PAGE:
For four decades Oliver resident Anna Vakar has had a significant presence in the world of English-language haiku poetry, with particular prominence in the late 1970s and early 1980s.
On June 28, friends and family gathered at Sunnybank Centre for the launch of a volume summarizing her lifetime works. Published by Claudia Radmore’s Catkin Press in Carleton Place, Ontario, and edited by Vancouver resident Vicki McCullough, the book contains an introduction by McCullough that situates Vakar in the debates that remain ongoing today among western writers of the Japanese form of poetry.
Vakar, according to McCullough, opposed a movement to westernize haiku, defending the traditional rules as necessary for preserving haiku’s identity in this new cultural context.
“We are delighted some of Anna’s poetry has found its home in this marvellous book edited by Vicki McCullough,” said Deborah Gyapong, Vakar’s niece who came from Ottawa to represent Anna’s family at the occasion.
“What a labour of love Vicki has accomplished in presenting these lovely poems in such an attractive volume and reminding Canadians of the key role Anna has played on the haiku scene in North America.”
The book, entitled Sisyphus: Haiku Work of Anna Vakar, contains a selection of her published and unpublished poetry, ranging from her first forays into writing haiku to more recent years.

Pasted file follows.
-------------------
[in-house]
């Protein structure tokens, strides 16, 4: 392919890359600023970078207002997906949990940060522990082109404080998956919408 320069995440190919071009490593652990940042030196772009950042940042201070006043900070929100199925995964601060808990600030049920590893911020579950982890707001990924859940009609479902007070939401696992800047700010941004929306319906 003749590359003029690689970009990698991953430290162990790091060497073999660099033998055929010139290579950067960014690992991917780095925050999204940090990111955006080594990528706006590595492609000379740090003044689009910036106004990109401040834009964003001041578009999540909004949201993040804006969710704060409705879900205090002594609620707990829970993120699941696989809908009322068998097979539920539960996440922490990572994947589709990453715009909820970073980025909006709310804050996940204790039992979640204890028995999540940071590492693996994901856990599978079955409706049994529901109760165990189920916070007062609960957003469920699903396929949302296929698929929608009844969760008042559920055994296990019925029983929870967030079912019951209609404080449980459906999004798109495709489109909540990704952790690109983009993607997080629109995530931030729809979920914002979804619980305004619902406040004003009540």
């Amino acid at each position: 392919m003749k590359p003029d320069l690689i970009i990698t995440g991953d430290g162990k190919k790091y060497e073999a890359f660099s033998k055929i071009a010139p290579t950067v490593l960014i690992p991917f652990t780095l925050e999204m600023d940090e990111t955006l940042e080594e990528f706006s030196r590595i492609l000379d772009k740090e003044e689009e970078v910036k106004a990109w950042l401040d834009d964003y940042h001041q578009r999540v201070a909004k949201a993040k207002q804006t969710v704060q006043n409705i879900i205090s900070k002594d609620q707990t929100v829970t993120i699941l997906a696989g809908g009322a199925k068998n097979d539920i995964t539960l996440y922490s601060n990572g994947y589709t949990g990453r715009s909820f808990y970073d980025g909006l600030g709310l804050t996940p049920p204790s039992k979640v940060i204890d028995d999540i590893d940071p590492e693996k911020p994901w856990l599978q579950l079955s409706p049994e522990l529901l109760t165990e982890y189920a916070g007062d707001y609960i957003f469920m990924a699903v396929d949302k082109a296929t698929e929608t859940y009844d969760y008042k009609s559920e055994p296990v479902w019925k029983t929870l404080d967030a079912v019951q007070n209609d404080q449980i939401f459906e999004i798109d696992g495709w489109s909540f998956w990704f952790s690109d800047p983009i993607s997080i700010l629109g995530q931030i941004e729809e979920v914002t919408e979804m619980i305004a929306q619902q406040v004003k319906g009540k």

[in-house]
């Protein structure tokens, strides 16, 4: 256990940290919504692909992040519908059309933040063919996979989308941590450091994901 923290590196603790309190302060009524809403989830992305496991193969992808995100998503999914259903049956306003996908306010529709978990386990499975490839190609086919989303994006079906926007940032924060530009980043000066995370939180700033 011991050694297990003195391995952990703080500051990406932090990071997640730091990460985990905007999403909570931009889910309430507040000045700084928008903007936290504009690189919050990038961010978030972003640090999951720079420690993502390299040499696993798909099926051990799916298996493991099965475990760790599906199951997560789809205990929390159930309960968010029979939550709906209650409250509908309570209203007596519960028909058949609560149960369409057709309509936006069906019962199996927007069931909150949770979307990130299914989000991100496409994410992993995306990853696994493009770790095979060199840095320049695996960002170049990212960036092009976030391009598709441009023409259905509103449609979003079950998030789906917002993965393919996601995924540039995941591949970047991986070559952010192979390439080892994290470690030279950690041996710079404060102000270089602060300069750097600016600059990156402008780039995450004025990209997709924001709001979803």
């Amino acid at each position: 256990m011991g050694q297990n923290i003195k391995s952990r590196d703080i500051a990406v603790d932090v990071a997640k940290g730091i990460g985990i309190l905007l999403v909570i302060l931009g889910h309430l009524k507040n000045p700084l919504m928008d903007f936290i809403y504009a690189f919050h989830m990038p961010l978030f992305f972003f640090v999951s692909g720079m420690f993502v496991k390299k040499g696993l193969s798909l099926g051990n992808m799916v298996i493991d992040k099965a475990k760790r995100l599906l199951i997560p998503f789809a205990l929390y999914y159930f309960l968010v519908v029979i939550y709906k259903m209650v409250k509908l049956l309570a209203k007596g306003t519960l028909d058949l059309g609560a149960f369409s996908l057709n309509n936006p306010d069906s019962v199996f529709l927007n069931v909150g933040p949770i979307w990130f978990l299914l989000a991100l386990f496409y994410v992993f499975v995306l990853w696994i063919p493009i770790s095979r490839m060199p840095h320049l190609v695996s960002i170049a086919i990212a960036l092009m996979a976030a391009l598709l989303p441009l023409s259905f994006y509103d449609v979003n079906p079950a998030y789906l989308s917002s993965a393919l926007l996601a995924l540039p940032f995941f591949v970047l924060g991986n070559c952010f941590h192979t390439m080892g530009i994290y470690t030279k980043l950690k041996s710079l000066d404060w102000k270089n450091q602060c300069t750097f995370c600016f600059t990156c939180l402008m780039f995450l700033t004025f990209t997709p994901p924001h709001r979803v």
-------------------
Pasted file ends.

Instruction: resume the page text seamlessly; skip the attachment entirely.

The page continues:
“Anna was not only a wonderful haiku poet, with a distinctive style,” McCullough says, “but she was an essayist, critic, teacher and advocate for haiku as a tool for promoting individual experiences of unity. Her poems, book reviews and thoughts on haiku have been published in periodicals in Canada, the United States and Japan.”
Born in Paris, France, in 1929, of Russian parents, Vakar and her sister Catherine came to the United States as refugees during Second World War when she was 11 and her sister 13. They were among a group of refugee children brought over by the Unitarian Universalist Service Committee through the efforts of Waitstill and Martha Sharp.
The documentary reveals how the Vakar sisters’ parents put them on a ship to America, not knowing whether they would ever see them again. Nicholas and Gertrude Vakar were able to join them a year later.
The Sharps were recently featured in a documentary on PBS called Defying the Nazis: The Sharp’s War. Anna and her older sister Catherine provided research material for this documentary. More information about it can be found at www.defyingthenazis.org.
Fluent in Russian, French and English, Vakar has worked in a variety of professions, including teaching, but writing has remained one of her passions, especially the writing of haiku.
Vakar has lived in Oliver since 1975. She immigrated to Canada with visual artist Judy Foster who passed away in 2000. One of Foster’s paintings was used to illustrate the cover of Vakar’s book.
“Anna has such a love for the Okanagan Valley, and so many of her poems capture brisk images of life here during each unique season,” said Gyapong. “We are so happy to see these lovely poems preserved in such a beautifully presented way. They really capture our beloved aunt’s insight, intelligence and humour.” And, says McCullough: “In the 1980s Anna actively brought haiku awareness to the Okanagan, editing a ‘Way of Haiku’ section in Interior Voice: A British Columbia Magazine of Thought, Literature and Art, facilitating a study group in Penticton and teaching haiku workshops at the Okanagan Summer School of the Arts in Kelowna.”
Those who wish to obtain copies of the book can contact Vicki McCullough at email@example.com.